The journey of recovery is not going to be understood by everyone. Sure, you might have friends and even family members who have said they understand how hard it has been for you or that they can empathize with the challenges you’ve had. However, anyone who is not on the road to recovery themselves is not going to fully grasp what it means to be in recovery from addiction.
If you’re living at a sober living home, then there’s a good chance that you’re surrounded by men and women who are on the same trek to get sober and stay sober. There’s a good chance that they’re facing similar challenges, feeling the same emotions, and hoping for the same things. There’s a very good chance that you and others at your sober living home have a lot in common.
Thousands of years ago, human beings lived in their own sort of communities – tribes. They traveled, worked, ate, and slept in communities. They stayed together as a unit because it was necessary to do that to survive. Today, we don’t have tribes; we have families. But even those are breaking down. Children move away, parents get divorced, and families separate. Many men and women aren’t a part of a community at all. They have to seek them out in their churches, sport teams, and social clubs. And others simply isolate, pulling away from other people, perhaps believing that it’s emotionally safer to be alone. But even still, communities can be hard to find, and worse, hard to feel like you’re a part of even if you do find one. In fact, feeling lonely and feeling like you don’t belong is one of the primary reasons why people turn to drinking and drug use in the first place.
And now, here you are: in recovery and in a sober living home, a place that is inherently a community. A place where others are walking the same journey you are. And not only that, you are likely seeing each other in the kitchen or living home of your sober living home, at 12-step meetings, and support groups.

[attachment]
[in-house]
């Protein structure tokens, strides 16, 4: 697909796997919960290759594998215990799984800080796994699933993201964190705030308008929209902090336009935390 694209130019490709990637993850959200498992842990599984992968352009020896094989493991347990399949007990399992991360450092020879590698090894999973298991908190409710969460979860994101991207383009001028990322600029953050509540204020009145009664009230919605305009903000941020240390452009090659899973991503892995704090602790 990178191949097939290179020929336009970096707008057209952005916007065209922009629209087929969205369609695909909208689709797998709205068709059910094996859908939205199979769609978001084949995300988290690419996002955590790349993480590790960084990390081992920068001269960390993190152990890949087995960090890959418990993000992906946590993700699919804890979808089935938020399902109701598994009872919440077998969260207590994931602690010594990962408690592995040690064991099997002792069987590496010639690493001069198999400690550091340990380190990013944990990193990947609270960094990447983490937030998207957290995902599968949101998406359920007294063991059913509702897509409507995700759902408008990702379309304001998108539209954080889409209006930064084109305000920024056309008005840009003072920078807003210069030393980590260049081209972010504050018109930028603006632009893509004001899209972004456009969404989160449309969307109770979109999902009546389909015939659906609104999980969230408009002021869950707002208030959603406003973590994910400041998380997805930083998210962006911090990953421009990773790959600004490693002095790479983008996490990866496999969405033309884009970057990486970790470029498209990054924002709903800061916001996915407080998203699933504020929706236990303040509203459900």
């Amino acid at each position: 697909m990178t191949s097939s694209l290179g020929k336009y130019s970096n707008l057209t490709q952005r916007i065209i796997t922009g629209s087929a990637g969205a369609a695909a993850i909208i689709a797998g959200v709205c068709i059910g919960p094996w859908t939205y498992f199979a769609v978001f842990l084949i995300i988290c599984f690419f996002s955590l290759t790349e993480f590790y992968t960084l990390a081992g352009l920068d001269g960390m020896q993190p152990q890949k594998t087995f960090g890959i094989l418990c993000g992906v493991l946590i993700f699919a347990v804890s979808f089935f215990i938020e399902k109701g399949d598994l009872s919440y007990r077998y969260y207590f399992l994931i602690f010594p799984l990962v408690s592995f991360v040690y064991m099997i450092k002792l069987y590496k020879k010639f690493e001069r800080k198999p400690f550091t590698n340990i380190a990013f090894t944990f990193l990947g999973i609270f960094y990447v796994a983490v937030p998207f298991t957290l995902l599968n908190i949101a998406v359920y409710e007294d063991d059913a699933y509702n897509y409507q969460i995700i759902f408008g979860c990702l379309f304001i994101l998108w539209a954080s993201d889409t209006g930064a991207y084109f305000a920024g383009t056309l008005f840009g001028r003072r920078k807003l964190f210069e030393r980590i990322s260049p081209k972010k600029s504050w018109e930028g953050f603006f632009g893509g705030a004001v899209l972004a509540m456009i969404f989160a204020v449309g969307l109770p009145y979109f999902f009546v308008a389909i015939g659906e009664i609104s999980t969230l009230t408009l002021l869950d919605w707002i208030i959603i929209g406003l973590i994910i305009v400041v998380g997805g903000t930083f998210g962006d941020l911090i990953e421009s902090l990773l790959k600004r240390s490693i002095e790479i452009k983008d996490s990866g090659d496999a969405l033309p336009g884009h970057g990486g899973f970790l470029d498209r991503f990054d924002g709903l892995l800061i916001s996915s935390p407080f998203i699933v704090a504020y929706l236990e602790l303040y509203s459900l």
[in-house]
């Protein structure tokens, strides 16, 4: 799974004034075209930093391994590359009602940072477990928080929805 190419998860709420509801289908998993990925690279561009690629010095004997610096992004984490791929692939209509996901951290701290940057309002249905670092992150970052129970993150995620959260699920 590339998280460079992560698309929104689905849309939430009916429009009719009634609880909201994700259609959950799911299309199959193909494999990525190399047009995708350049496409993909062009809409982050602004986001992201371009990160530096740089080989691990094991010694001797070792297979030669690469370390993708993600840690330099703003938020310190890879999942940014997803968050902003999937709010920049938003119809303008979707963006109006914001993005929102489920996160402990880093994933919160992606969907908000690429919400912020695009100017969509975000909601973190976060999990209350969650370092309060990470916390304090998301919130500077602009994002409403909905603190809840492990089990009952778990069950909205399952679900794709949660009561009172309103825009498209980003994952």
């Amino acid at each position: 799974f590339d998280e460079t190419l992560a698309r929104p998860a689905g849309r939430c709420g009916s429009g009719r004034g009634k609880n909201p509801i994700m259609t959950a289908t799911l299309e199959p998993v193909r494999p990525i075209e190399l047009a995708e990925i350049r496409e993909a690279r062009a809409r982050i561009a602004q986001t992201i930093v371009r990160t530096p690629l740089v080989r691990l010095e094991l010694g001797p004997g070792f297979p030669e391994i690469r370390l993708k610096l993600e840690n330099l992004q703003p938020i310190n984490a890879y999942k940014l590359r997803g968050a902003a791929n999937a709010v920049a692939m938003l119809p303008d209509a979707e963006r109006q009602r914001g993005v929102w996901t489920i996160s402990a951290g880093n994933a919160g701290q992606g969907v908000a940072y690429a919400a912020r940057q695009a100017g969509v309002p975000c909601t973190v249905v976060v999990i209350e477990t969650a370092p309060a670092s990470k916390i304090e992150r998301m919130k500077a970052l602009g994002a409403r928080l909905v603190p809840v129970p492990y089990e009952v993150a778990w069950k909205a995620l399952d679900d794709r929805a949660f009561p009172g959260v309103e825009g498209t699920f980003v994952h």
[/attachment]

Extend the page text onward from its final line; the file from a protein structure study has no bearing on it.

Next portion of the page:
Here’s what a sober living community can do for you:
- Restores hope.
- Creates confidence.
- Combats loneliness.
- Helps improve self acceptance.
- Strengthens commitment.
- Boosts empowerment.
- Creates a feeling of belonging.
- Encourages open and honest communication.
- Provides opportunities to help others.
- Provides opportunities to witness success and effects of relapse in others.
People crave connection. Desiring connection with others is a natural response. Human being s are social creatures. We cannot live in isolation. Even when we are born we need the assistance of our parents to feed, nurture, and tend to all our needs in order to survive. And that doesn’t change as we get older.
If you’re craving connection with others, but not sure how to start, begin with a simple hello. When you see your roommate, ask her how her day is going. When you see someone at a 12-step meeting, compliment them on how they share at each meeting.
Your sober living home is a natural community. It is in the context of community that people heal, grow, and succeed.
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